Criminal’s house hardly a steal at €1 million

IT wasn’t exactly a steal for the buyers but the auction of Martin Cahill’s former home didn’t represent daylight robbery by the sellers either.

At just under €1 million, the winning bid for the house once occupied by the criminal known as The General was accepted by all involved as an honest day's work.

The detached four-bed at 17 Cowper Downs in Rathmines, Dublin, which was seized by the Criminal Assets Bureau and sold on behalf of the State, attracted a modest level of buyer attention in the bidding room of Gunne Auctioneers in Ballsbridge yesterday.

Seating for 55 was laid on but a third of the chairs were empty and most of the rest were taken up with CAB officials, media and curious onlookers all trying to spot the few present with scorch marks on their pockets.

For the first few minutes of bidding it seemed there were just three parties in the race and it looked like the house would not fetch much above its disclosed reserve of €775,000.

Then things began to heat up and in sweating increments of a thousand euro a time, the bidding parties grew to six all but one men in suits and the price rose to €904,000.

While the rest of the room wiped their brows, one of the successful bidders slept soundly through the entire proceedings. All of a few months old, the infant was completely ignorant of the momentous purchase made by his or her parents.

And that's how the young couple decided to keep everyone else. They declined to talk and all that could be gauged about the new residents of No. 17 is that they were a striking couple in their thirties, he dark and handsome and she dark and pretty, who dressed casual almost to the point of boho only with expensive labels.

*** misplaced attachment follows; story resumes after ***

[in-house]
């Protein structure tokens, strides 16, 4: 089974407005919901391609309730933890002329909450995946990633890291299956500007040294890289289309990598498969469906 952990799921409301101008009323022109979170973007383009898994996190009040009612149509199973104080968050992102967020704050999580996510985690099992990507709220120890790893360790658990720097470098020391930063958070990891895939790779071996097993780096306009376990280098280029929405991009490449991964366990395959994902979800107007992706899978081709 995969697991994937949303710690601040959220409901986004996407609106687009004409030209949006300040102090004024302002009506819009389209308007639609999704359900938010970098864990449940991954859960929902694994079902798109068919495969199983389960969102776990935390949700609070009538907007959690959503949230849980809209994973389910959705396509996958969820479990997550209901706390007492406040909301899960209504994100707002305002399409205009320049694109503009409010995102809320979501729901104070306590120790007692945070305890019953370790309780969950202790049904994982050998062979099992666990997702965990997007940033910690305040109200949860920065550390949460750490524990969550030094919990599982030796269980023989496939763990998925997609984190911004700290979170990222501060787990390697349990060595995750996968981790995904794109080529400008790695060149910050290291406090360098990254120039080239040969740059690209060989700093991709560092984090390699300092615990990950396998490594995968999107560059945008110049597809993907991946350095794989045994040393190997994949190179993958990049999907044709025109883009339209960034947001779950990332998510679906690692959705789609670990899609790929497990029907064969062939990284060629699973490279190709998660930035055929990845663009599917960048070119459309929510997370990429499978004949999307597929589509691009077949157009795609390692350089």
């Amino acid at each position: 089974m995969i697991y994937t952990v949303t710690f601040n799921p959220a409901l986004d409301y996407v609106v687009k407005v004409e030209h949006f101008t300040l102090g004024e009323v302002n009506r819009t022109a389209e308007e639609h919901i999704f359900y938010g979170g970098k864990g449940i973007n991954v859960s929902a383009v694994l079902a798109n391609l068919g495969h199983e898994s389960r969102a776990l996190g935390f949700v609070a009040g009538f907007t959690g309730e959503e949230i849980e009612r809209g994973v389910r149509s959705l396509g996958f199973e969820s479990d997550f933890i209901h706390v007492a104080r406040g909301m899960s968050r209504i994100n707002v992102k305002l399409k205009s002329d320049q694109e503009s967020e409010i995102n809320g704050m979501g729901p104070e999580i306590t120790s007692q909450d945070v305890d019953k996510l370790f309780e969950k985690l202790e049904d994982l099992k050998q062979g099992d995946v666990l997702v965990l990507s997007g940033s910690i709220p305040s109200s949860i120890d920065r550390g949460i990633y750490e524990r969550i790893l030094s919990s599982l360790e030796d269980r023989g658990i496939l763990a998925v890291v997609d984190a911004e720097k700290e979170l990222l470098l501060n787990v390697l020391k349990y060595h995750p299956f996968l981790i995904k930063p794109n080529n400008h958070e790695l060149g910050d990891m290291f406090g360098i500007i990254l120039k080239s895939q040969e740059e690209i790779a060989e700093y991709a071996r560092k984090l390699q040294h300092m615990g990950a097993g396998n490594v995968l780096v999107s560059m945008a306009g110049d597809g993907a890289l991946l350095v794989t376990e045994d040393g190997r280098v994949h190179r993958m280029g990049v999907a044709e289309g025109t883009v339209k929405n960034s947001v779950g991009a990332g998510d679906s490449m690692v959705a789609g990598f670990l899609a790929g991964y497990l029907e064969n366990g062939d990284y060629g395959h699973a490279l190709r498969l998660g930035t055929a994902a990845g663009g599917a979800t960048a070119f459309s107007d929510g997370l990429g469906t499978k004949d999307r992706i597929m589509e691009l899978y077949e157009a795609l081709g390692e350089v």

Gunnes were taking a leaf out of Cahill's famed handbook for suspects in garda custody and were saying absolutely nothing about the buyers. In fact, the only criminal act of the day was the disappointment dumped on the curious as the couple were swooped upon, slipped into a side room and disappeared.

The new owners have busy days ahead as the house was stripped back almost to a shell after gardaí moved in to search for stolen items, documents or any other evidence of use in their ongoing investigations into crimes in which the late General was a suspect.

Head of CAB, Detective Chief Superintendent Felix McKenna, who spent many a day dispatching gardaí to stake out the house when he was a member of Tango Squad assembled to bring Cahill's gang to book, said he didn't expect to be knocking on its door again any time soon.

"I'm satisfied we won't have to revisit this house as a result of the search and clean-up carried out over the six weeks," he said. He said he was "very happy" with the price achieved and had congratulated the buyers and wished them "many happy days" in their new home.

Legal fees and the cost of clearing out and cleaning up the house came to about €200,000 and will be deducted from the auction price.

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